Data Visualization Toolkit: Charts Data Considerations

Charts icon

When we think of visually representing data, charts (or graphs) are typically what first come to mind. To avoid having charts that look like Excel defaults or uninspired, here are some tips for creating charts that accurately represent the data and fuel engagement in data-based action.

Charts Data Considerations

After identifying the main purpose of your chart, the next step in effective data visualization is to choose the best chart to display your data. Several common data types and suggested charts are detailed below. Click Show Example to view example charts and click on the example image to download an Excel template for each chart.

Single Number/Data Point

Pie charts are useful in highlighting a single percentage. Multiple pie charts can allow for easy comparisons across single data points.

Comparison of Two or More Data Points

When comparing two or more data points column or bar charts, slope charts, or dot plots highlight the differences between data points.

Survey Responses

Survey responses can be summarized in a 100% Stacked Bar Chart or Diverging Bar Chart. For branching survey questions, Stephanie Evergreen’s blog has a great example of how to use a nested chart.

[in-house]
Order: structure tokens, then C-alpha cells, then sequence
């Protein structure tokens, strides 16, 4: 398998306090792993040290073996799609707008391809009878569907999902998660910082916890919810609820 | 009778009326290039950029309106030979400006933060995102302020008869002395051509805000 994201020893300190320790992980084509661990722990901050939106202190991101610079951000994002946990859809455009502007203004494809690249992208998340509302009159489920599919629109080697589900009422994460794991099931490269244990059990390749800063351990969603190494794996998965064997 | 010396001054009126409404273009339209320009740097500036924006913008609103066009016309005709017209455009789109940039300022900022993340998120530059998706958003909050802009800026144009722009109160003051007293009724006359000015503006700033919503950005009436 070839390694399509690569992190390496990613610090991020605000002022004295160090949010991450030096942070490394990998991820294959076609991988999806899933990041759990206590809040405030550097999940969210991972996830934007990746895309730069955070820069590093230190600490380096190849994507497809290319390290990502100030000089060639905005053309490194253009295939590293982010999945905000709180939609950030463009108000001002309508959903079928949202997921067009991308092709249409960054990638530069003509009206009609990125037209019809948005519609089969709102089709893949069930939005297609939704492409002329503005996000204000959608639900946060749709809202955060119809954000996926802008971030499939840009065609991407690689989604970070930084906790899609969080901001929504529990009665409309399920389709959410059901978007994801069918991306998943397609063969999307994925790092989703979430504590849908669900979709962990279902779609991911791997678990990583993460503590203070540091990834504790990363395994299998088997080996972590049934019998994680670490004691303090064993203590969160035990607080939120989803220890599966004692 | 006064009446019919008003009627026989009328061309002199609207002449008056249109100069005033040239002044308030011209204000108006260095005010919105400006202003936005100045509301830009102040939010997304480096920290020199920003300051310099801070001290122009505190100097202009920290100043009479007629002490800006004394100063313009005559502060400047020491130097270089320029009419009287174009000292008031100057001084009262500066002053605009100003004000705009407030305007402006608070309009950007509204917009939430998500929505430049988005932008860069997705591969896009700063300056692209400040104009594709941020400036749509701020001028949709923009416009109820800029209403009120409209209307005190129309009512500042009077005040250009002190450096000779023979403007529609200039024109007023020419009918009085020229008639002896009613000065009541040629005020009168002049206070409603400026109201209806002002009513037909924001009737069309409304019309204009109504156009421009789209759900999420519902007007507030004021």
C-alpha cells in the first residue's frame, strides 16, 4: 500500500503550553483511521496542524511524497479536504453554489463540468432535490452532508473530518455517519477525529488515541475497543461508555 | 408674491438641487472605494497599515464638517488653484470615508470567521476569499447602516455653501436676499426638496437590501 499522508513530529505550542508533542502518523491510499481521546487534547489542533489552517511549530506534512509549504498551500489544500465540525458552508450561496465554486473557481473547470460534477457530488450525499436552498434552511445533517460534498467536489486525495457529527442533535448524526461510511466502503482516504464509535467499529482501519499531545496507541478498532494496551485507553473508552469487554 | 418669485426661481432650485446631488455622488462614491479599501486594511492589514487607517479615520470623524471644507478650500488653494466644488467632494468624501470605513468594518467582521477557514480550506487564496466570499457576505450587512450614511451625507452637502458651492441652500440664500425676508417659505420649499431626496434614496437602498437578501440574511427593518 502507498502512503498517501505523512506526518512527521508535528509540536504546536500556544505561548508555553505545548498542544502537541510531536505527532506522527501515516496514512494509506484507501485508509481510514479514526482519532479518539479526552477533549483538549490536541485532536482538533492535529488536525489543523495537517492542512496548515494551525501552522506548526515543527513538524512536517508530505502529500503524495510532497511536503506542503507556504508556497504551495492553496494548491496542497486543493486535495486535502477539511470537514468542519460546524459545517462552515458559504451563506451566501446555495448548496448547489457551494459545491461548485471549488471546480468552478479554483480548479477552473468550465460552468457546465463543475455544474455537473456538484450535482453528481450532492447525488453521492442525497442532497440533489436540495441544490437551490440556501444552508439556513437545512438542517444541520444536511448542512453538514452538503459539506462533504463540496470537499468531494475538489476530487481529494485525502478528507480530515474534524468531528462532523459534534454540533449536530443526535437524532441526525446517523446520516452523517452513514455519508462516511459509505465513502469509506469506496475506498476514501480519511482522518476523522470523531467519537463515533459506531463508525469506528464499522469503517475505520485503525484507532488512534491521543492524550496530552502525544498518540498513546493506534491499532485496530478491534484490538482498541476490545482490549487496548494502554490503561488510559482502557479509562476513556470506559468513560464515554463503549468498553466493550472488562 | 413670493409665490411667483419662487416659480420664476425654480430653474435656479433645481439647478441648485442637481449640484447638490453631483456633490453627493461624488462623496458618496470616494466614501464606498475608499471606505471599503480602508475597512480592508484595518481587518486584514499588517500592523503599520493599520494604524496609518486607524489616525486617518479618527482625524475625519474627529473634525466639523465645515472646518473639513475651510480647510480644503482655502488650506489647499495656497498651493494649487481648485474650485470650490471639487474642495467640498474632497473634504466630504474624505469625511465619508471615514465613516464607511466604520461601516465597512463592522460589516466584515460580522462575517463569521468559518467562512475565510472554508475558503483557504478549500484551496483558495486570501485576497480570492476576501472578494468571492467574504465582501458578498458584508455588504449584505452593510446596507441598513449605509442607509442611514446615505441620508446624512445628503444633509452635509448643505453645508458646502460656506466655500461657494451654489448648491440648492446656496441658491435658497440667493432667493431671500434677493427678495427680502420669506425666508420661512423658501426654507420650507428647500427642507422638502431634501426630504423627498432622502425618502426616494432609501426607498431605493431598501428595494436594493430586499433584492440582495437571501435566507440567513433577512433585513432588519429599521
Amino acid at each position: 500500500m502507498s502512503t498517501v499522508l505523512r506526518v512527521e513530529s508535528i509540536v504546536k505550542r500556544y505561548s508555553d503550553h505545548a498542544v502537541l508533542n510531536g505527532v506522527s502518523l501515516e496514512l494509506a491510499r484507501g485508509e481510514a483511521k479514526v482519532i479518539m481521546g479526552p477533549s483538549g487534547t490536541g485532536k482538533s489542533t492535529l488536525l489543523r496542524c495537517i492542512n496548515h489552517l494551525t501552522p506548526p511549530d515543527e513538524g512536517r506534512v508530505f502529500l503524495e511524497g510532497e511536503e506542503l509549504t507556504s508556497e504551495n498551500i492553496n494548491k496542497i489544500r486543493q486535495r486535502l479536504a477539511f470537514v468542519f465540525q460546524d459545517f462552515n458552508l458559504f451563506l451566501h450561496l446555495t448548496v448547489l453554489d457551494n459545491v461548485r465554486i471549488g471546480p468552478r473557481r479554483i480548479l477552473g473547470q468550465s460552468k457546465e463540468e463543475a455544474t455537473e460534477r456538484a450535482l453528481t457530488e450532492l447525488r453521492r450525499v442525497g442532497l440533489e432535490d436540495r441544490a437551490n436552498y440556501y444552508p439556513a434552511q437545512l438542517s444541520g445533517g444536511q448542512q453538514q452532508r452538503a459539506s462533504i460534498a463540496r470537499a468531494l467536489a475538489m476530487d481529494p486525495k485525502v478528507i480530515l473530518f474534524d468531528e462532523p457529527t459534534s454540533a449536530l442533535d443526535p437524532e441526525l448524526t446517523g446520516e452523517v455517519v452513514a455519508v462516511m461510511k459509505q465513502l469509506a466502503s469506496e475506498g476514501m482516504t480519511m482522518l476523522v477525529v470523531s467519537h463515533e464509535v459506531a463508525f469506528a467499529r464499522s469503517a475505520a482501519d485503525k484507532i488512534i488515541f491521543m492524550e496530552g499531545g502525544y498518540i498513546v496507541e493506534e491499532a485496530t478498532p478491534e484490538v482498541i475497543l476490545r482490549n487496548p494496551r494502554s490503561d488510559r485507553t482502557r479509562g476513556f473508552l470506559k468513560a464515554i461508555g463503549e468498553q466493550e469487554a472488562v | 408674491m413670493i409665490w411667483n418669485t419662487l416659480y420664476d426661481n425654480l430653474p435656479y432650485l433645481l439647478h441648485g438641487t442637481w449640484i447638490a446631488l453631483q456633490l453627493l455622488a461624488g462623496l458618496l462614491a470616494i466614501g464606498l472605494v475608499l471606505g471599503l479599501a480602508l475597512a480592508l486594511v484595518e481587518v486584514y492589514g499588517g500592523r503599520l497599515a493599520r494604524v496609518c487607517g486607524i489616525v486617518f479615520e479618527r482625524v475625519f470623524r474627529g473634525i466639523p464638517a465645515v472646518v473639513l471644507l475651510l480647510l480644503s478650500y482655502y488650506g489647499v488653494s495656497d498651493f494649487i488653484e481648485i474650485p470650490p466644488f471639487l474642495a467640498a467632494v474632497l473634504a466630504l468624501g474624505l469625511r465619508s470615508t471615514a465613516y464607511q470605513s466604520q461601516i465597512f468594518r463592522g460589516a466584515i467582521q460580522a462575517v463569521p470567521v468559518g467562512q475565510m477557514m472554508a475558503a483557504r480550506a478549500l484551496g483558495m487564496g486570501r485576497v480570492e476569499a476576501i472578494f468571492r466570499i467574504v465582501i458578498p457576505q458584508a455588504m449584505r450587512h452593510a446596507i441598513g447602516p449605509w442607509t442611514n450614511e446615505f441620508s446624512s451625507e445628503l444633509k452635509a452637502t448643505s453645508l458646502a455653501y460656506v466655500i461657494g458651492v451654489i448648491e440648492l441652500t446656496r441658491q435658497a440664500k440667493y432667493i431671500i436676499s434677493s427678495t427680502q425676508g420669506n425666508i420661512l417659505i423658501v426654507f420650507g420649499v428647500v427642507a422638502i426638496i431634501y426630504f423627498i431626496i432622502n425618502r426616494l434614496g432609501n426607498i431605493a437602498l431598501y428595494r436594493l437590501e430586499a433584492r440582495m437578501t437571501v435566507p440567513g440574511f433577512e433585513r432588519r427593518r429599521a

Data over Time

To show data that changes over time there are many options including the traditional line chart as well as slope charts, dot plots, and column charts.

Data with Negative Numbers

A deviating bar chart is a simple way to display data that includes negative numbers.

Frequency and Distribution

Histograms are used to show the distribution of data and are good displays for frequency data.

A Large Amount of Data

As noted in the Design Principles, using multiple charts or small multiples—several mini charts in one—works well if you want to display many different categories, trends, relationships, or variables. A stacked bar chart is also an effective chart type when you have a large amount of data.

Qualitative Data

When analyzing and interpreting qualitative data, it’s useful to identify common themes in the data. A heat map is one way to “chart” themes.